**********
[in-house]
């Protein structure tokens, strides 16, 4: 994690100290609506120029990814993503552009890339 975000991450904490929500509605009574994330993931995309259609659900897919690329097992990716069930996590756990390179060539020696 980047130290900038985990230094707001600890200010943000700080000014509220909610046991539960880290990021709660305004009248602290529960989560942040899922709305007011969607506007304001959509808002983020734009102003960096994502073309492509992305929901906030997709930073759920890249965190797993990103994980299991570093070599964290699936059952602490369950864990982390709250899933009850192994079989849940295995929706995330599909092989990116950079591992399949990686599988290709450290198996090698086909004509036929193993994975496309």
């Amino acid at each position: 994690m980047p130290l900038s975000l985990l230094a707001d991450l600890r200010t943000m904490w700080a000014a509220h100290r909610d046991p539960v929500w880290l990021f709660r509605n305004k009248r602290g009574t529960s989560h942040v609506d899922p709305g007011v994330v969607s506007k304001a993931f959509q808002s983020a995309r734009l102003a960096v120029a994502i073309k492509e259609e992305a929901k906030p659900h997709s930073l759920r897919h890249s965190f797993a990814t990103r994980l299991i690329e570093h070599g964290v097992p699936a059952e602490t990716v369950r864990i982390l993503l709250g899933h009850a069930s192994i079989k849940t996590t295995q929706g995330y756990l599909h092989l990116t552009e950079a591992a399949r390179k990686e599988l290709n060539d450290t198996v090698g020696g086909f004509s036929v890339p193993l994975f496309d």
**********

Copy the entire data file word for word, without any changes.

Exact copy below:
[in-house]
């Protein structure tokens, strides 16, 4: 994690100290609506120029990814993503552009890339 975000991450904490929500509605009574994330993931995309259609659900897919690329097992990716069930996590756990390179060539020696 980047130290900038985990230094707001600890200010943000700080000014509220909610046991539960880290990021709660305004009248602290529960989560942040899922709305007011969607506007304001959509808002983020734009102003960096994502073309492509992305929901906030997709930073759920890249965190797993990103994980299991570093070599964290699936059952602490369950864990982390709250899933009850192994079989849940295995929706995330599909092989990116950079591992399949990686599988290709450290198996090698086909004509036929193993994975496309």
């Amino acid at each position: 994690m980047p130290l900038s975000l985990l230094a707001d991450l600890r200010t943000m904490w700080a000014a509220h100290r909610d046991p539960v929500w880290l990021f709660r509605n305004k009248r602290g009574t529960s989560h942040v609506d899922p709305g007011v994330v969607s506007k304001a993931f959509q808002s983020a995309r734009l102003a960096v120029a994502i073309k492509e259609e992305a929901k906030p659900h997709s930073l759920r897919h890249s965190f797993a990814t990103r994980l299991i690329e570093h070599g964290v097992p699936a059952e602490t990716v369950r864990i982390l993503l709250g899933h009850a069930s192994i079989k849940t996590t295995q929706g995330y756990l599909h092989l990116t552009e950079a591992a399949r390179k990686e599988l290709n060539d450290t198996v090698g020696g086909f004509s036929v890339p193993l994975f496309d």